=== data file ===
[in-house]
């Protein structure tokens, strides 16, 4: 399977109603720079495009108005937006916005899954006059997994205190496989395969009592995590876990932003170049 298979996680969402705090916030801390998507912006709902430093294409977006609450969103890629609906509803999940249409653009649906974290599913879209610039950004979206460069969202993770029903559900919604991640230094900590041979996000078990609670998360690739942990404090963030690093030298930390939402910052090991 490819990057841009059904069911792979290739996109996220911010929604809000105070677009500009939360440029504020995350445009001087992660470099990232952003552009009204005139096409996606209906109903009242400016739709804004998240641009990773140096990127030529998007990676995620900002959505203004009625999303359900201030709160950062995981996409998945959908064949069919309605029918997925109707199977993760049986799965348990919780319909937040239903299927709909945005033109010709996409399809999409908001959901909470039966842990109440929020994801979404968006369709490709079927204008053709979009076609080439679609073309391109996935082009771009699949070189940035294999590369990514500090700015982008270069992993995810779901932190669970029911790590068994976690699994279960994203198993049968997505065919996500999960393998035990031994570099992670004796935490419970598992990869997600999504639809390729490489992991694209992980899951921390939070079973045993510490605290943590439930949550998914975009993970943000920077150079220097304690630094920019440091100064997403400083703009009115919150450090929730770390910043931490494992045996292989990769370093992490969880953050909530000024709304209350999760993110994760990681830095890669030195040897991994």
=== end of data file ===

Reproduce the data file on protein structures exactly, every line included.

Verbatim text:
[in-house]
């Protein structure tokens, strides 16, 4: 399977109603720079495009108005937006916005899954006059997994205190496989395969009592995590876990932003170049 298979996680969402705090916030801390998507912006709902430093294409977006609450969103890629609906509803999940249409653009649906974290599913879209610039950004979206460069969202993770029903559900919604991640230094900590041979996000078990609670998360690739942990404090963030690093030298930390939402910052090991 490819990057841009059904069911792979290739996109996220911010929604809000105070677009500009939360440029504020995350445009001087992660470099990232952003552009009204005139096409996606209906109903009242400016739709804004998240641009990773140096990127030529998007990676995620900002959505203004009625999303359900201030709160950062995981996409998945959908064949069919309605029918997925109707199977993760049986799965348990919780319909937040239903299927709909945005033109010709996409399809999409908001959901909470039966842990109440929020994801979404968006369709490709079927204008053709979009076609080439679609073309391109996935082009771009699949070189940035294999590369990514500090700015982008270069992993995810779901932190669970029911790590068994976690699994279960994203198993049968997505065919996500999960393998035990031994570099992670004796935490419970598992990869997600999504639809390729490489992991694209992980899951921390939070079973045993510490605290943590439930949550998914975009993970943000920077150079220097304690630094920019440091100064997403400083703009009115919150450090929730770390910043931490494992045996292989990769370093992490969880953050909530000024709304209350999760993110994760990681830095890669030195040897991994």